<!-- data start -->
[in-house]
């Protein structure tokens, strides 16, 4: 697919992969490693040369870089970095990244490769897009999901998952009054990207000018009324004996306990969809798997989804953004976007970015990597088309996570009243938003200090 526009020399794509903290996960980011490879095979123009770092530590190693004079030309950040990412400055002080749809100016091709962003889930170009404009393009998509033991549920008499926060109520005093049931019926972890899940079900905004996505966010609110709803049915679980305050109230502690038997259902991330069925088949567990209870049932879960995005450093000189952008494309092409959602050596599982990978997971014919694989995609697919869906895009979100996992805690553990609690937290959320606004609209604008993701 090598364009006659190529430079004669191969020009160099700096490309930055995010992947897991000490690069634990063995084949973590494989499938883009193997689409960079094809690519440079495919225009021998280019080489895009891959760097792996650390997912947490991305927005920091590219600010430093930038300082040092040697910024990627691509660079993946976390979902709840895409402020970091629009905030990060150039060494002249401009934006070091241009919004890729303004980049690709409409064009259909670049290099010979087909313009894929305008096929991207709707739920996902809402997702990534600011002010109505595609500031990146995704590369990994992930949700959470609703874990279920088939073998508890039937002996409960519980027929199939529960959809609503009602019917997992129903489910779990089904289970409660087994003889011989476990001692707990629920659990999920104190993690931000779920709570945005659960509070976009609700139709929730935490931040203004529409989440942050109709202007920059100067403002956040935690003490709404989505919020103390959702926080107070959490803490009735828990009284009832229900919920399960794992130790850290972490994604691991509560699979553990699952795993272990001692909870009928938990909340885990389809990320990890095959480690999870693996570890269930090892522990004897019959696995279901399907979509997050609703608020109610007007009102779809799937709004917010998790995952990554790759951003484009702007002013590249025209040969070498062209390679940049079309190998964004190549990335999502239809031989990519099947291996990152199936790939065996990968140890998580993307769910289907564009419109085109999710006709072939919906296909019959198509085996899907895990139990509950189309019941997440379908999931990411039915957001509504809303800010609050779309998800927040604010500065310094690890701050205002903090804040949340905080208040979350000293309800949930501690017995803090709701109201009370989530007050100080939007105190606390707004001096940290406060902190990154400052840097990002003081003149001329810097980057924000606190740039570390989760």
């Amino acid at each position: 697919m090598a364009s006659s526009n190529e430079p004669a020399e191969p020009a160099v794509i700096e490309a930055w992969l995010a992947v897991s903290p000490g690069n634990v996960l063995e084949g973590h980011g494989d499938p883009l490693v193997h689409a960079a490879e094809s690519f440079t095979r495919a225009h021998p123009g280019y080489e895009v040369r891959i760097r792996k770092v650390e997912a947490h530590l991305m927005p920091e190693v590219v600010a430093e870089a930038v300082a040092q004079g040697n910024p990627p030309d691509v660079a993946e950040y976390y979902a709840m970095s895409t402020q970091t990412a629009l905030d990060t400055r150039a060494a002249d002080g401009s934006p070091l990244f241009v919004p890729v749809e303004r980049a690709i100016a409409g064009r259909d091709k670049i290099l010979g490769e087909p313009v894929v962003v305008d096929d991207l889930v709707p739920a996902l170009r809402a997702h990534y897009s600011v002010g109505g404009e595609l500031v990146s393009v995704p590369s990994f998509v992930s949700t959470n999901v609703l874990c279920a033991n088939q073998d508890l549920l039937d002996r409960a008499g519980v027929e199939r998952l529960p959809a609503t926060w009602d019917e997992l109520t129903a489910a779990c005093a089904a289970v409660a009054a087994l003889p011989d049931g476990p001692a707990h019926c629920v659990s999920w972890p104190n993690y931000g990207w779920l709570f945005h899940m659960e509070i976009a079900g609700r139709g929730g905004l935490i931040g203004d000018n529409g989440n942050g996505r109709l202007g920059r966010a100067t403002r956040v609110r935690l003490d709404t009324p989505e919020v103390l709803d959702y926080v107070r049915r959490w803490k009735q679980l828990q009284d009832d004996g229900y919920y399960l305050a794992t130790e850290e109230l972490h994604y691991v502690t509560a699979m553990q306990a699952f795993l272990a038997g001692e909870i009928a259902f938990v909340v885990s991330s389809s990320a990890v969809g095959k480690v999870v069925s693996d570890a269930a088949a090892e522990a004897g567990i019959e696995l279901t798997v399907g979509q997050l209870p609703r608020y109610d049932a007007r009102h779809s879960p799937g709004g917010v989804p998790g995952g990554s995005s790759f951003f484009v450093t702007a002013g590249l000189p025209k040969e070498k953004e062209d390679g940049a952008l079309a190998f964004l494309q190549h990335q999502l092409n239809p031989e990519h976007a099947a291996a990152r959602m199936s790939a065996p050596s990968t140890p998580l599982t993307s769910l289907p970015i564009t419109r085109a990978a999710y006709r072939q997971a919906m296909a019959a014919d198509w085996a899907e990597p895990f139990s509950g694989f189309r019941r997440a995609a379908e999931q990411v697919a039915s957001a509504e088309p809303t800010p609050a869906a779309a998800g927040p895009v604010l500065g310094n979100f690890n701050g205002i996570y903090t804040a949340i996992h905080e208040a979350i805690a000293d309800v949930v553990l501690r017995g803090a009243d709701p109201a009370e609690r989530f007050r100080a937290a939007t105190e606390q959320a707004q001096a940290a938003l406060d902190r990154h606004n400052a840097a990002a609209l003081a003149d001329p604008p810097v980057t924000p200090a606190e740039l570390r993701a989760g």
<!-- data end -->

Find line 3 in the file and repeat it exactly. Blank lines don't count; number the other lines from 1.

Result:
């Amino acid at each position: 697919m090598a364009s006659s526009n190529e430079p004669a020399e191969p020009a160099v794509i700096e490309a930055w992969l995010a992947v897991s903290p000490g690069n634990v996960l063995e084949g973590h980011g494989d499938p883009l490693v193997h689409a960079a490879e094809s690519f440079t095979r495919a225009h021998p123009g280019y080489e895009v040369r891959i760097r792996k770092v650390e997912a947490h530590l991305m927005p920091e190693v590219v600010a430093e870089a930038v300082a040092q004079g040697n910024p990627p030309d691509v660079a993946e950040y976390y979902a709840m970095s895409t402020q970091t990412a629009l905030d990060t400055r150039a060494a002249d002080g401009s934006p070091l990244f241009v919004p890729v749809e303004r980049a690709i100016a409409g064009r259909d091709k670049i290099l010979g490769e087909p313009v894929v962003v305008d096929d991207l889930v709707p739920a996902l170009r809402a997702h990534y897009s600011v002010g109505g404009e595609l500031v990146s393009v995704p590369s990994f998509v992930s949700t959470n999901v609703l874990c279920a033991n088939q073998d508890l549920l039937d002996r409960a008499g519980v027929e199939r998952l529960p959809a609503t926060w009602d019917e997992l109520t129903a489910a779990c005093a089904a289970v409660a009054a087994l003889p011989d049931g476990p001692a707990h019926c629920v659990s999920w972890p104190n993690y931000g990207w779920l709570f945005h899940m659960e509070i976009a079900g609700r139709g929730g905004l935490i931040g203004d000018n529409g989440n942050g996505r109709l202007g920059r966010a100067t403002r956040v609110r935690l003490d709404t009324p989505e919020v103390l709803d959702y926080v107070r049915r959490w803490k009735q679980l828990q009284d009832d004996g229900y919920y399960l305050a794992t130790e850290e109230l972490h994604y691991v502690t509560a699979m553990q306990a699952f795993l272990a038997g001692e909870i009928a259902f938990v909340v885990s991330s389809s990320a990890v969809g095959k480690v999870v069925s693996d570890a269930a088949a090892e522990a004897g567990i019959e696995l279901t798997v399907g979509q997050l209870p609703r608020y109610d049932a007007r009102h779809s879960p799937g709004g917010v989804p998790g995952g990554s995005s790759f951003f484009v450093t702007a002013g590249l000189p025209k040969e070498k953004e062209d390679g940049a952008l079309a190998f964004l494309q190549h990335q999502l092409n239809p031989e990519h976007a099947a291996a990152r959602m199936s790939a065996p050596s990968t140890p998580l599982t993307s769910l289907p970015i564009t419109r085109a990978a999710y006709r072939q997971a919906m296909a019959a014919d198509w085996a899907e990597p895990f139990s509950g694989f189309r019941r997440a995609a379908e999931q990411v697919a039915s957001a509504e088309p809303t800010p609050a869906a779309a998800g927040p895009v604010l500065g310094n979100f690890n701050g205002i996570y903090t804040a949340i996992h905080e208040a979350i805690a000293d309800v949930v553990l501690r017995g803090a009243d709701p109201a009370e609690r989530f007050r100080a937290a939007t105190e606390q959320a707004q001096a940290a938003l406060d902190r990154h606004n400052a840097a990002a609209l003081a003149d001329p604008p810097v980057t924000p200090a606190e740039l570390r993701a989760g």